Supply fear sparked Romania pipe switch, according to US cable
The US diplomatic cable reported that the switch was prompted by Romania losing faith in the Nabucco pipeline
Romania lost faith in the Nabucco pipeline being able to secure gas and instead chose to pursue the alternative Azerbaijan-Georgia-Romania Interconnector (AGRI) project, which will bring Azeri gas to Europe, according to a US diplomatic cable released by Wikileaks.
Romanian secretary of the economy, Tudor Serban, signed bilateral energy cooperation agreements with Azerbaijan, Turkmenistan, Georgia and Armenia for the AGRI project, undermining the country’s public support for Nabucco, according to the cable which was sent from the US embassy in Bucharest to Washington DC on 17 February 2010. Romania also signed a memorandum of understanding for Azerbaijan gas supplies, verbally agreeing to take volumes of between 5 billion and 8 billion cubic metres a year.
Serban believed that after an earlier Chinese and Russian agreement with Azerbaijan, the central Asian country only had 8 billion cubic metres a year (cm/y) of additional gas available for Europe, prompting Romania to scramble to secure the supply.
The cable said that with AGRI and Nabucco both competing for the same Azeri volumes, Serban thought the first pipeline to be completed would take the gas, thus prompting Romania to back AGRI. According to the cable, Romania thought the AGRI link would come on stream in either 2012 or 2013, beating Nabucco project which has a start-up date of 2017. AGRI will carry 7 billion cm/y.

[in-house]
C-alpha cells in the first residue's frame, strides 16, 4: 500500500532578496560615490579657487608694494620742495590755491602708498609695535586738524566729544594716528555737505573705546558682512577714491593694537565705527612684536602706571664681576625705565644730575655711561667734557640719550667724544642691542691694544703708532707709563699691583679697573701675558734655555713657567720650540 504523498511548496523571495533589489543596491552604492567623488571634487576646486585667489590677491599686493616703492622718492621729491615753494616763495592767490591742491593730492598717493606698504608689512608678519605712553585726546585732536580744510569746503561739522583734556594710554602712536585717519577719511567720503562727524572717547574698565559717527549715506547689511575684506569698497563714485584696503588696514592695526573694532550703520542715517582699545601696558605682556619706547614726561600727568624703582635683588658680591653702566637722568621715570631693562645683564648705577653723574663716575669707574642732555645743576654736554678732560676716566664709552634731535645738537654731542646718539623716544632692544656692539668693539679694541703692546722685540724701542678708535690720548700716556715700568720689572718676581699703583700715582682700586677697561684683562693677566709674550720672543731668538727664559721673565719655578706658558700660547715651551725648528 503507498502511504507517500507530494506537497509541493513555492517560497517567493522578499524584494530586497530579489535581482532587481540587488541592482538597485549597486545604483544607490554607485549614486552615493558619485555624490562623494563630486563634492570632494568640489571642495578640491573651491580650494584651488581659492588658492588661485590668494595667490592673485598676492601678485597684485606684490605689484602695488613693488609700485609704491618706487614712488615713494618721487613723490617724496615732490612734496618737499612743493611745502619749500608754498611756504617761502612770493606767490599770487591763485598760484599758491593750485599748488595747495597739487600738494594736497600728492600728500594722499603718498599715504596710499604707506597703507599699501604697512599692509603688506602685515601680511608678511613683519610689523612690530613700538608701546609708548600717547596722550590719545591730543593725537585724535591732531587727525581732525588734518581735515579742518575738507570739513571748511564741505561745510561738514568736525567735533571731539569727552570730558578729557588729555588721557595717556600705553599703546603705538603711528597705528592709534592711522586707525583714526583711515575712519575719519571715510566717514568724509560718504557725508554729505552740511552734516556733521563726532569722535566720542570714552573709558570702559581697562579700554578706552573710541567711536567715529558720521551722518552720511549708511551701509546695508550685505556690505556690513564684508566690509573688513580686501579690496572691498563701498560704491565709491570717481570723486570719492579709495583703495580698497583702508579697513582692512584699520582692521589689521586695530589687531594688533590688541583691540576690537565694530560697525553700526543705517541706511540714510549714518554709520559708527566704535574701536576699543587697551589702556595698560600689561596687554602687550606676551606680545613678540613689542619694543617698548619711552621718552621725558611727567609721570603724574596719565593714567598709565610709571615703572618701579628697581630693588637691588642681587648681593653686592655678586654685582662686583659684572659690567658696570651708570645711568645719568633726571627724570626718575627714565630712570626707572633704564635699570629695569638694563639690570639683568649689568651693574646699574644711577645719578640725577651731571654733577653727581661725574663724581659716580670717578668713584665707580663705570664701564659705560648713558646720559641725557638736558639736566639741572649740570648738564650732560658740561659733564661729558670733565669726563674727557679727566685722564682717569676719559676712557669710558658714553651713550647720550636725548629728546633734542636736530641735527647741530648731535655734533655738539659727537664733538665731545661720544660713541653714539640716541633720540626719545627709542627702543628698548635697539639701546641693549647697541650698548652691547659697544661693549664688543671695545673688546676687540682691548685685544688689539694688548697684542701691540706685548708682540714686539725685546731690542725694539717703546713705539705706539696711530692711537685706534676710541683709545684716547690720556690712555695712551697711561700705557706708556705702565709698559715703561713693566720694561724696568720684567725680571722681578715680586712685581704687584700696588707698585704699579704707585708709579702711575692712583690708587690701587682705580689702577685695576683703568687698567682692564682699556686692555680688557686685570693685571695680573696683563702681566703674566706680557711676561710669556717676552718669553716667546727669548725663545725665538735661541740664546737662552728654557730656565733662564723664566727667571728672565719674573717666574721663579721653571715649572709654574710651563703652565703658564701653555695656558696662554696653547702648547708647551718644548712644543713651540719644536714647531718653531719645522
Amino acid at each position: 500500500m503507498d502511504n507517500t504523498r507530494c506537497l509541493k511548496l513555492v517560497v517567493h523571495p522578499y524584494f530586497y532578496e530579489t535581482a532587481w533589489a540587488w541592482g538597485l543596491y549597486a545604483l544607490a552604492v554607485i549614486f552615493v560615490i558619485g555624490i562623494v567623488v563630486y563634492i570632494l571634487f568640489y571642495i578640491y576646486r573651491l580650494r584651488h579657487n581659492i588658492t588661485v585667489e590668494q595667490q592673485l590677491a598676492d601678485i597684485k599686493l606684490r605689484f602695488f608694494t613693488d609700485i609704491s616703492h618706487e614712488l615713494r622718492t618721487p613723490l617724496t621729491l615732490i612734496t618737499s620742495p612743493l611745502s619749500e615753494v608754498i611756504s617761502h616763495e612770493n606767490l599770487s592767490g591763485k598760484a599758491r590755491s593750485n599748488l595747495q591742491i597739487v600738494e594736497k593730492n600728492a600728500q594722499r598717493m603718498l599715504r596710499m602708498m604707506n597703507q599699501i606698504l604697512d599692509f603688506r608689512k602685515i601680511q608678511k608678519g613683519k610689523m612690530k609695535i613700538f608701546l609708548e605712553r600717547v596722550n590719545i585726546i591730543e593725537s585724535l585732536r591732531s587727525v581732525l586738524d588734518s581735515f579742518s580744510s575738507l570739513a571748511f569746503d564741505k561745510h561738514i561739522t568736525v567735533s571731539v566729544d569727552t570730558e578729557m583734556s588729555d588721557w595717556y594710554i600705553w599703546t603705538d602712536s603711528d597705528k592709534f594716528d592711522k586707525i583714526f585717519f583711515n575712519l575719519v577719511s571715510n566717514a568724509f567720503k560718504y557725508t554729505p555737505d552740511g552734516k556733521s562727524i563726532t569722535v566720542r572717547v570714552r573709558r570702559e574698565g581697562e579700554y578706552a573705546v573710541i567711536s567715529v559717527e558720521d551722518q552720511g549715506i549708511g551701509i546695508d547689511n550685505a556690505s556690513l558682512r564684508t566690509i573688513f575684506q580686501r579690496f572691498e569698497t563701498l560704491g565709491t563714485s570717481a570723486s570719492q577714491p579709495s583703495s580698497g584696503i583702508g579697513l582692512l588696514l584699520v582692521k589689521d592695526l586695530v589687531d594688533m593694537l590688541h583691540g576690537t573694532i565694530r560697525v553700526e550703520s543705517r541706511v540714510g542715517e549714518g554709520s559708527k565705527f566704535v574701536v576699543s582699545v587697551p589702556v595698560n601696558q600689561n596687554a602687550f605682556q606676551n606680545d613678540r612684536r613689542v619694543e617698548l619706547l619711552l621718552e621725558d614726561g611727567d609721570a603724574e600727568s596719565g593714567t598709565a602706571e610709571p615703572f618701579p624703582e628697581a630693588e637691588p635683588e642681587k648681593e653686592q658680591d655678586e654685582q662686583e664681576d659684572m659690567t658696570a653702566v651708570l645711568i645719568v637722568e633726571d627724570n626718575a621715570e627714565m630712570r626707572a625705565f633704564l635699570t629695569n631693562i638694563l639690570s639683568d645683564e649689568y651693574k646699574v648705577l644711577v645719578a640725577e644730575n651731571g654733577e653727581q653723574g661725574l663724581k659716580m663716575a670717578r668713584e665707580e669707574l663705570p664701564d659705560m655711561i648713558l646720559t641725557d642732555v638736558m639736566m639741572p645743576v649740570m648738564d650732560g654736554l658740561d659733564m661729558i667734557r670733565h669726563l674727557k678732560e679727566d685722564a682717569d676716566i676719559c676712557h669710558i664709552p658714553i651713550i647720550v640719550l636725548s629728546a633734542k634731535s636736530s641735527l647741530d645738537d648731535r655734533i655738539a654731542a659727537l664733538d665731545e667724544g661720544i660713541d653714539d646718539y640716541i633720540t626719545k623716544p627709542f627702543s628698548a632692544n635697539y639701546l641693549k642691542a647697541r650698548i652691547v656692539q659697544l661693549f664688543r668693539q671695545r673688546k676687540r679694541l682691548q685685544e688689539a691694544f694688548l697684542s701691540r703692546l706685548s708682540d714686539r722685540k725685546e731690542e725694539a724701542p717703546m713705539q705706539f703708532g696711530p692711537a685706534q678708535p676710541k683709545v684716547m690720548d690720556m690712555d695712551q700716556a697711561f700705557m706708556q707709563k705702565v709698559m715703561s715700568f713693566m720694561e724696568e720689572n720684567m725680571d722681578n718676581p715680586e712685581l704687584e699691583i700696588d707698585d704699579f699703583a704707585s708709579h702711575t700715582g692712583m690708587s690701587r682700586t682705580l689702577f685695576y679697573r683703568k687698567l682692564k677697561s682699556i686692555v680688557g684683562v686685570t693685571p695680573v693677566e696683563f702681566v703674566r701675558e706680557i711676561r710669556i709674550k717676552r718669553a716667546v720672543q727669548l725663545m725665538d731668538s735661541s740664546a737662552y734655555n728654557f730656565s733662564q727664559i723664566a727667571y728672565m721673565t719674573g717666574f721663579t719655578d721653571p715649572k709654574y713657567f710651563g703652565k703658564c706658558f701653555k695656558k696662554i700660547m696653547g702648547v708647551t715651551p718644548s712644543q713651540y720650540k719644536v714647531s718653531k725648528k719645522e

Serban also dismissed the idea that Iraq and Iran could supply gas for Nabucco, citing lack of technical ability. Nabucco aims to transport 31 billion cm/y of gas from the Caspian and Middle East to Austria’s Baumgarten hub.
Should AGRI go ahead, Romania would take 2 billion cm/y from the link. The gas would be transported across the Black Sea as liquefied natural gas (LNG), according to a memorandum of understanding from April last year. An LNG receiving terminal would be built in Constanta, Romania, with an export terminal in Georgia.
According to the leaked cable, Serban also wanted the US to support the pipeline and LNG plans, anticipating that the AGRI member countries could be subject to "negative external pressures". He also voiced particular concern over Georgia’s level of commitment to the proposal.
Both Nabucco and AGRI would compete with Russia - Europe’s largest gas supplier - for market share. European gas importers have been weighing up alternative supply routes since the Russia-Ukraine gas wars cut supplies in 2006 and 2009. Russia exports most of its gas via trunklines which cross Ukraine.
Gazprom has also acted to calm European nerves, building the Nord Stream pipeline, which runs from Vyborg to Greifswald via the Baltic Sea, bypassing Ukraine. The 55 billion cm/y trunkline will be fully operational by the end of 2012. It also plans to open its own southern corridor to Europe with the South Stream project.
Romanian support for AGRI would be another blow to the European Union-backed Nabucco link. Last month, German utility RWE signed an agreement with Gazprom which will see the pair join forces to develop power generation projects in Europe. RWE is a large gas customer and was one of the main backers of Nabucco, but its entry into the Gazprom joint venture may be a signal it is rethinking its priorities.